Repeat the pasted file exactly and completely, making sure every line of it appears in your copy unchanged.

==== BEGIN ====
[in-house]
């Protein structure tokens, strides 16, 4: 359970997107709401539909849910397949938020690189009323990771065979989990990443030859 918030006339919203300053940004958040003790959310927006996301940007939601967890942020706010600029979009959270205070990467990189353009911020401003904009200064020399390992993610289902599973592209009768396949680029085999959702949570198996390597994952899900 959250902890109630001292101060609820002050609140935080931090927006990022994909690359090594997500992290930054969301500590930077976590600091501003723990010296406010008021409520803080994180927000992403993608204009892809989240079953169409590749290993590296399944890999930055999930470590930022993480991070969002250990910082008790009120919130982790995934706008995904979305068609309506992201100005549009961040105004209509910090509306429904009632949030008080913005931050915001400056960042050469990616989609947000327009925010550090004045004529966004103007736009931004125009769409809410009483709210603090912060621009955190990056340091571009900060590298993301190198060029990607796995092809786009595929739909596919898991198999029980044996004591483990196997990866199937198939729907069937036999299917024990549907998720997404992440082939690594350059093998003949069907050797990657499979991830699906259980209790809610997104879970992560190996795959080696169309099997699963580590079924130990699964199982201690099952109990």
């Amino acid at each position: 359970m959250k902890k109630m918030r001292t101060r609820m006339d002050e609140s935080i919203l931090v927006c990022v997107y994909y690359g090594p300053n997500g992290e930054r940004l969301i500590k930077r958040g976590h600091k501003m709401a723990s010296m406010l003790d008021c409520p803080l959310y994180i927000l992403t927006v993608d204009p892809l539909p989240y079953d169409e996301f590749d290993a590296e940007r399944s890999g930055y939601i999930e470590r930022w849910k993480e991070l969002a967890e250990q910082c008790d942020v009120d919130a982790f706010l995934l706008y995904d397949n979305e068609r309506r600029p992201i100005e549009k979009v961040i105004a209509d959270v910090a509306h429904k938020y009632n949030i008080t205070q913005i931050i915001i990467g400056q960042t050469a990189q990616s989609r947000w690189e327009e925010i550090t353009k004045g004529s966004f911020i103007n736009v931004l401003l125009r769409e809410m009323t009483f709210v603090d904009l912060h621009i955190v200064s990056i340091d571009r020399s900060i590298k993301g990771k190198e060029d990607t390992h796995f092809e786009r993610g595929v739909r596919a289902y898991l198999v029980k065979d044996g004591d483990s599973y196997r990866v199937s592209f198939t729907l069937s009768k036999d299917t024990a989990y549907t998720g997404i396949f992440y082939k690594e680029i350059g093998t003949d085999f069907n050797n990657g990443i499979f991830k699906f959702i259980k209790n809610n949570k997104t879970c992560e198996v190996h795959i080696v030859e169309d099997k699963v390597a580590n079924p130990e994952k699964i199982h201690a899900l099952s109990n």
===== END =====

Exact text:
[in-house]
């Protein structure tokens, strides 16, 4: 359970997107709401539909849910397949938020690189009323990771065979989990990443030859 918030006339919203300053940004958040003790959310927006996301940007939601967890942020706010600029979009959270205070990467990189353009911020401003904009200064020399390992993610289902599973592209009768396949680029085999959702949570198996390597994952899900 959250902890109630001292101060609820002050609140935080931090927006990022994909690359090594997500992290930054969301500590930077976590600091501003723990010296406010008021409520803080994180927000992403993608204009892809989240079953169409590749290993590296399944890999930055999930470590930022993480991070969002250990910082008790009120919130982790995934706008995904979305068609309506992201100005549009961040105004209509910090509306429904009632949030008080913005931050915001400056960042050469990616989609947000327009925010550090004045004529966004103007736009931004125009769409809410009483709210603090912060621009955190990056340091571009900060590298993301190198060029990607796995092809786009595929739909596919898991198999029980044996004591483990196997990866199937198939729907069937036999299917024990549907998720997404992440082939690594350059093998003949069907050797990657499979991830699906259980209790809610997104879970992560190996795959080696169309099997699963580590079924130990699964199982201690099952109990």
């Amino acid at each position: 359970m959250k902890k109630m918030r001292t101060r609820m006339d002050e609140s935080i919203l931090v927006c990022v997107y994909y690359g090594p300053n997500g992290e930054r940004l969301i500590k930077r958040g976590h600091k501003m709401a723990s010296m406010l003790d008021c409520p803080l959310y994180i927000l992403t927006v993608d204009p892809l539909p989240y079953d169409e996301f590749d290993a590296e940007r399944s890999g930055y939601i999930e470590r930022w849910k993480e991070l969002a967890e250990q910082c008790d942020v009120d919130a982790f706010l995934l706008y995904d397949n979305e068609r309506r600029p992201i100005e549009k979009v961040i105004a209509d959270v910090a509306h429904k938020y009632n949030i008080t205070q913005i931050i915001i990467g400056q960042t050469a990189q990616s989609r947000w690189e327009e925010i550090t353009k004045g004529s966004f911020i103007n736009v931004l401003l125009r769409e809410m009323t009483f709210v603090d904009l912060h621009i955190v200064s990056i340091d571009r020399s900060i590298k993301g990771k190198e060029d990607t390992h796995f092809e786009r993610g595929v739909r596919a289902y898991l198999v029980k065979d044996g004591d483990s599973y196997r990866v199937s592209f198939t729907l069937s009768k036999d299917t024990a989990y549907t998720g997404i396949f992440y082939k690594e680029i350059g093998t003949d085999f069907n050797n990657g990443i499979f991830k699906f959702i259980k209790n809610n949570k997104t879970c992560e198996v190996h795959i080696v030859e169309d099997k699963v390597a580590n079924p130990e994952k699964i199982h201690a899900l099952s109990n």